Last year I bought an Agfa Ambi Silette 35mm rangefinder which is unique in the silette range because it has interchangeable lenses. At the time it was manufactured, there were a series of lenses made for it, but when I purchased my camera it came with just the 50mm standard lens.
These pictures can also be viewed in full size here.
I’ve been on the look out for a reasonably priced copy of the 35mm wide angle and 90mm portrait lens, but haven’t been able to find one, until a couple of weeks ago when I found an Agfa Color-Telinear 90mm f/4.0 lens for sale on Ebay. It had an aperture problem, but because it wasn’t advertised as ‘for Agfa Ambi Silette’ it didn’t make the £40 to £60 these lenses normally make and I got it for 99p plus £4 postage.
Of course, ‘aperture problem’ can cover a wide range of issues from aperture blades laying in the bottom of the lens, oil contamination, problems with the linkage between the aperture ring and the actual aperture etc. etc. As it turned out, when I received the lens it was closer to the more difficult end of the scale than a simple clean would fix.
The first thing I checked when the package first turned up was that it did have the correct fitting for an Ambi Silette. Because it wasn’t advertised as such I wasn’t certain that it would fit although from the pictures it looked right. Thankfully it is the correct lens and fits the camera well. The other thing I was pleased about was that apart from the aperture problem, the lens is in good condition. The markings are clear, the focus action is smooth and the glass, apart from some dirt, looks pretty clean.
The next thing to look at was the aperture, and looking through the top of the lens I could see immediately what the problem was. I could see two blades which moved together as the aperture ring was rotated, but there was also one blade sitting across the opening and it didn’t move when the ring was turned. I guessed having seen this sort of issue before, that the likely cause was the stud which is attached to the blade and moves in a slot to cause the aperture to close, was detached from the blade.
The first thing to do was to confirm the problem which involved getting the lens apart and that proved to be quite easy to do. I initially took the focus ring off, but actually that wasn’t necessary. The way to the aperture is through the front of the lens which is achieved by removing the front element and then taking out a retaining ring and the aperture follower which transmits the ring rotation to the aperture itself. With these out I turned the lens upside down into a small plastic box and the aperture and the other parts fell out.
Along with the aperture assembly I also found three small studs, which confirmed my theory that the pins had come loose from a blade although I didn’t expect to find three. Once I dismantled the aperture assembly and got the blades out I could see that three of the five blades were missing pins.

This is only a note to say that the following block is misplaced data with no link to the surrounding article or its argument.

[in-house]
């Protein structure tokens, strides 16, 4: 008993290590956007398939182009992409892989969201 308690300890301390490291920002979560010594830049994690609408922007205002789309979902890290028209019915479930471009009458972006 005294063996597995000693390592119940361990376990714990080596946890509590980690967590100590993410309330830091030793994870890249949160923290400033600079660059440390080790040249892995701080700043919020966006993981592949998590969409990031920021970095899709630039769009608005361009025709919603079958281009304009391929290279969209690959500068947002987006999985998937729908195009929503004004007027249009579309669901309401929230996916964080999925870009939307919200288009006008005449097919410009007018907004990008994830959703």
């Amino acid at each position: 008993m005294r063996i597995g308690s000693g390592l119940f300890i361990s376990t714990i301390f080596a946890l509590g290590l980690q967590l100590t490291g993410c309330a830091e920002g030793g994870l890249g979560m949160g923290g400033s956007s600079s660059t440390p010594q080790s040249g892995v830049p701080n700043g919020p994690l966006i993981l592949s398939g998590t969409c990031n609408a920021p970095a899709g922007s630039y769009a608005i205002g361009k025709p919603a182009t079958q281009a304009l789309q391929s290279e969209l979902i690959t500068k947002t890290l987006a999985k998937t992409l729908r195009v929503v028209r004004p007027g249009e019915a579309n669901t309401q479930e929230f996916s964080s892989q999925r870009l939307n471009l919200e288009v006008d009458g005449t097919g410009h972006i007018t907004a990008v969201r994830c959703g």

I now had some choices to make. I could:
- Reassemble the lens without the aperture blades and use it at just f/4.
- Repair the blades if possible although that is quite tricky to do
- Try to find replacement blades – possibly another agfa silette would use the same blades (not an expensive unit like the ambi but a plain silette?)
- Throw the lens away and put it down to experience.
Of these options the ones which appealed most were to find some replacement blades or repair the current ones.
In fact I have some replacement blades – at least I think I do. I actually own a second Ambi Silette with another 50mm lens. I bought it as an investment because I’m sure these cameras are going to appreciate in value over the years.
I took the front element out of the 50mm lens an it certainly looked like the aperture assembly is the same on both lenses. It would make sense to be the same unit from a manufacturing point of view, so I worked out I have the option of dropping the aperture from my second 50mm lens into the 90mm lens and getting it working that way. That also leads to the possibility that another model of Silette could use the same aperture blades and it that’s so it is easy enough to find one second hand so I could get some that way.
However, ideally I don’t want to ruin my other 50mm lens if I can avoid it, so I decided I’d first of all try to glue the pins back into the aperture blades to see if that would fix them. I thought about using epoxy glue to hold the pins on but realized that it has a sticky surface even when set so was unlikely to work very well. I looked on Amazon and found some special formula super glue which is specifically designed for joining metal so I sent for a bottle of that. It’s a particularly runny glue which is designed to creep into small gaps and form a good seal and a very strong joint and can join items which are under strain so it sounds strong enough.
In the meantime, while I wait for the glue, and contrary to what I wrote above, I’ve actually repaired my 90mm lens by fitting the aperture from the second 50mm. I reasoned that although it would be nice to have both 50mm lenses in working order I’m better off with a 90mm & 50mm in good order and a 50mm with a patched aperture so I’m going to try to fix that lens when the glue turns up. If I’m successful I’ll post the results. Meanwhile, the pictures above may be useful to anyone who has a lens from the Ambi Silette series which needs some work.